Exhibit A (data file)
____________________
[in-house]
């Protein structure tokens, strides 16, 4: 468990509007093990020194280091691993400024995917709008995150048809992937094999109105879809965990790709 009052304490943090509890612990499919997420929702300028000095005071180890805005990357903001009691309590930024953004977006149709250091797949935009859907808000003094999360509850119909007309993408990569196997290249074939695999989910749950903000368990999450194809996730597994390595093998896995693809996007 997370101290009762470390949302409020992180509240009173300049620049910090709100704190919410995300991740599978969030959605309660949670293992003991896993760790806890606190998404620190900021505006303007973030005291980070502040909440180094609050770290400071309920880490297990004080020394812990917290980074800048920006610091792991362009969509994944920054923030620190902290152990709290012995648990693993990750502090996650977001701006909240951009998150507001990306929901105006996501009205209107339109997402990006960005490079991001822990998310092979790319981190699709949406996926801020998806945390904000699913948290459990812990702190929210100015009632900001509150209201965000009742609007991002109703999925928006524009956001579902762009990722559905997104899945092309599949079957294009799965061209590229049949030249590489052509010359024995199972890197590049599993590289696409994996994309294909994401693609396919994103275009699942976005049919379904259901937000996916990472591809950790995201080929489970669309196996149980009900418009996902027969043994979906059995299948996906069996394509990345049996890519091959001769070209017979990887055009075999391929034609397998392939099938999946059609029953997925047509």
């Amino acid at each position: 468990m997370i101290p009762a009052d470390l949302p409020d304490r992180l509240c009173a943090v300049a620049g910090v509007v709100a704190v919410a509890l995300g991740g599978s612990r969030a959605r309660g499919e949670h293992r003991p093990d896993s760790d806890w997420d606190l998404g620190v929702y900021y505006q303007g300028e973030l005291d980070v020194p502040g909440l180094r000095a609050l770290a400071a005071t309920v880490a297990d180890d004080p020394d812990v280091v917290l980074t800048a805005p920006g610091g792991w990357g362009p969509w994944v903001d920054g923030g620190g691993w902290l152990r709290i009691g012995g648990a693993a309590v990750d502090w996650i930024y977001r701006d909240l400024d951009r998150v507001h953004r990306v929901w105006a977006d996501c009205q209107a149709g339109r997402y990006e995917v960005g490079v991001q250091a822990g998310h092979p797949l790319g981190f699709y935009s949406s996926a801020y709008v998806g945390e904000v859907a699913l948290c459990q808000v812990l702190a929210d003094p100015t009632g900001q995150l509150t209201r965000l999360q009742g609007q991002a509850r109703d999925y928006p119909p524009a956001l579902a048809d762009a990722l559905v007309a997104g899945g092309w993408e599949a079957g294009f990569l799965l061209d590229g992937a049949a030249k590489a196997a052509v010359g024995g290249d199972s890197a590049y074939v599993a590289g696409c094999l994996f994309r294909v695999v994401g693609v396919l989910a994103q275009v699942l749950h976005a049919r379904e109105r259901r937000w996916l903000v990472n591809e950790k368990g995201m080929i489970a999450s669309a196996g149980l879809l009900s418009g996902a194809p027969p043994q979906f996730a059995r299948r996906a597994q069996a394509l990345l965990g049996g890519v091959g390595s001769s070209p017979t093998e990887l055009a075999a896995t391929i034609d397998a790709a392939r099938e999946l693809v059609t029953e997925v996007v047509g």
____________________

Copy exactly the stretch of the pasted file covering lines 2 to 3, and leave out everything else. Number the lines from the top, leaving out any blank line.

């Protein structure tokens, strides 16, 4: 468990509007093990020194280091691993400024995917709008995150048809992937094999109105879809965990790709 009052304490943090509890612990499919997420929702300028000095005071180890805005990357903001009691309590930024953004977006149709250091797949935009859907808000003094999360509850119909007309993408990569196997290249074939695999989910749950903000368990999450194809996730597994390595093998896995693809996007 997370101290009762470390949302409020992180509240009173300049620049910090709100704190919410995300991740599978969030959605309660949670293992003991896993760790806890606190998404620190900021505006303007973030005291980070502040909440180094609050770290400071309920880490297990004080020394812990917290980074800048920006610091792991362009969509994944920054923030620190902290152990709290012995648990693993990750502090996650977001701006909240951009998150507001990306929901105006996501009205209107339109997402990006960005490079991001822990998310092979790319981190699709949406996926801020998806945390904000699913948290459990812990702190929210100015009632900001509150209201965000009742609007991002109703999925928006524009956001579902762009990722559905997104899945092309599949079957294009799965061209590229049949030249590489052509010359024995199972890197590049599993590289696409994996994309294909994401693609396919994103275009699942976005049919379904259901937000996916990472591809950790995201080929489970669309196996149980009900418009996902027969043994979906059995299948996906069996394509990345049996890519091959001769070209017979990887055009075999391929034609397998392939099938999946059609029953997925047509």
């Amino acid at each position: 468990m997370i101290p009762a009052d470390l949302p409020d304490r992180l509240c009173a943090v300049a620049g910090v509007v709100a704190v919410a509890l995300g991740g599978s612990r969030a959605r309660g499919e949670h293992r003991p093990d896993s760790d806890w997420d606190l998404g620190v929702y900021y505006q303007g300028e973030l005291d980070v020194p502040g909440l180094r000095a609050l770290a400071a005071t309920v880490a297990d180890d004080p020394d812990v280091v917290l980074t800048a805005p920006g610091g792991w990357g362009p969509w994944v903001d920054g923030g620190g691993w902290l152990r709290i009691g012995g648990a693993a309590v990750d502090w996650i930024y977001r701006d909240l400024d951009r998150v507001h953004r990306v929901w105006a977006d996501c009205q209107a149709g339109r997402y990006e995917v960005g490079v991001q250091a822990g998310h092979p797949l790319g981190f699709y935009s949406s996926a801020y709008v998806g945390e904000v859907a699913l948290c459990q808000v812990l702190a929210d003094p100015t009632g900001q995150l509150t209201r965000l999360q009742g609007q991002a509850r109703d999925y928006p119909p524009a956001l579902a048809d762009a990722l559905v007309a997104g899945g092309w993408e599949a079957g294009f990569l799965l061209d590229g992937a049949a030249k590489a196997a052509v010359g024995g290249d199972s890197a590049y074939v599993a590289g696409c094999l994996f994309r294909v695999v994401g693609v396919l989910a994103q275009v699942l749950h976005a049919r379904e109105r259901r937000w996916l903000v990472n591809e950790k368990g995201m080929i489970a999450s669309a196996g149980l879809l009900s418009g996902a194809p027969p043994q979906f996730a059995r299948r996906a597994q069996a394509l990345l965990g049996g890519v091959g390595s001769s070209p017979t093998e990887l055009a075999a896995t391929i034609d397998a790709a392939r099938e999946l693809v059609t029953e997925v996007v047509g």